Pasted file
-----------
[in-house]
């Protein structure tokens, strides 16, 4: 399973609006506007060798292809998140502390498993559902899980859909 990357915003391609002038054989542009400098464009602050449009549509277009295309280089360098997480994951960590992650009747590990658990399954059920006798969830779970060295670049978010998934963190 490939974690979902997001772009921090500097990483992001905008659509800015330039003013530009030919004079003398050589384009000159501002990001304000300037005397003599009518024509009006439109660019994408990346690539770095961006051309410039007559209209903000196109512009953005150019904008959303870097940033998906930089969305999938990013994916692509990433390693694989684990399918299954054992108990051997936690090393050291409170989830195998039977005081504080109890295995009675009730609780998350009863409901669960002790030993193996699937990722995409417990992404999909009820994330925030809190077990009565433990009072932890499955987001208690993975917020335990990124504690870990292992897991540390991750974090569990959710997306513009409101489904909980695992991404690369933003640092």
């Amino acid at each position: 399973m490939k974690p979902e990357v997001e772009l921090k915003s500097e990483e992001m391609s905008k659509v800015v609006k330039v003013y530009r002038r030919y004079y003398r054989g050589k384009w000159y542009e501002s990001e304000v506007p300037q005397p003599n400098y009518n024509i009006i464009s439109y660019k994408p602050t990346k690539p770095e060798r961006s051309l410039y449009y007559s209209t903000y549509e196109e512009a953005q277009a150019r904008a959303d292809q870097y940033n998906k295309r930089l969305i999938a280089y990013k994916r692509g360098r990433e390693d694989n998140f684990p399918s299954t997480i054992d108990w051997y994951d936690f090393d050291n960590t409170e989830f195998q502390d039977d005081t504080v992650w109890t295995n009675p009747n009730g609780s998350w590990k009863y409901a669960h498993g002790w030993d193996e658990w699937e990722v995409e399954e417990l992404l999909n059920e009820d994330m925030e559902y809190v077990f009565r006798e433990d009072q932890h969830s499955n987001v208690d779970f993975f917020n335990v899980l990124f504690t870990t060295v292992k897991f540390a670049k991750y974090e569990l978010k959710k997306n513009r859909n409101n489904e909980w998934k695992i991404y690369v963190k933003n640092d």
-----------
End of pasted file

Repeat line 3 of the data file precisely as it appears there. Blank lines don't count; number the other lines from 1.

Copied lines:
């Amino acid at each position: 399973m490939k974690p979902e990357v997001e772009l921090k915003s500097e990483e992001m391609s905008k659509v800015v609006k330039v003013y530009r002038r030919y004079y003398r054989g050589k384009w000159y542009e501002s990001e304000v506007p300037q005397p003599n400098y009518n024509i009006i464009s439109y660019k994408p602050t990346k690539p770095e060798r961006s051309l410039y449009y007559s209209t903000y549509e196109e512009a953005q277009a150019r904008a959303d292809q870097y940033n998906k295309r930089l969305i999938a280089y990013k994916r692509g360098r990433e390693d694989n998140f684990p399918s299954t997480i054992d108990w051997y994951d936690f090393d050291n960590t409170e989830f195998q502390d039977d005081t504080v992650w109890t295995n009675p009747n009730g609780s998350w590990k009863y409901a669960h498993g002790w030993d193996e658990w699937e990722v995409e399954e417990l992404l999909n059920e009820d994330m925030e559902y809190v077990f009565r006798e433990d009072q932890h969830s499955n987001v208690d779970f993975f917020n335990v899980l990124f504690t870990t060295v292992k897991f540390a670049k991750y974090e569990l978010k959710k997306n513009r859909n409101n489904e909980w998934k695992i991404y690369v963190k933003n640092d």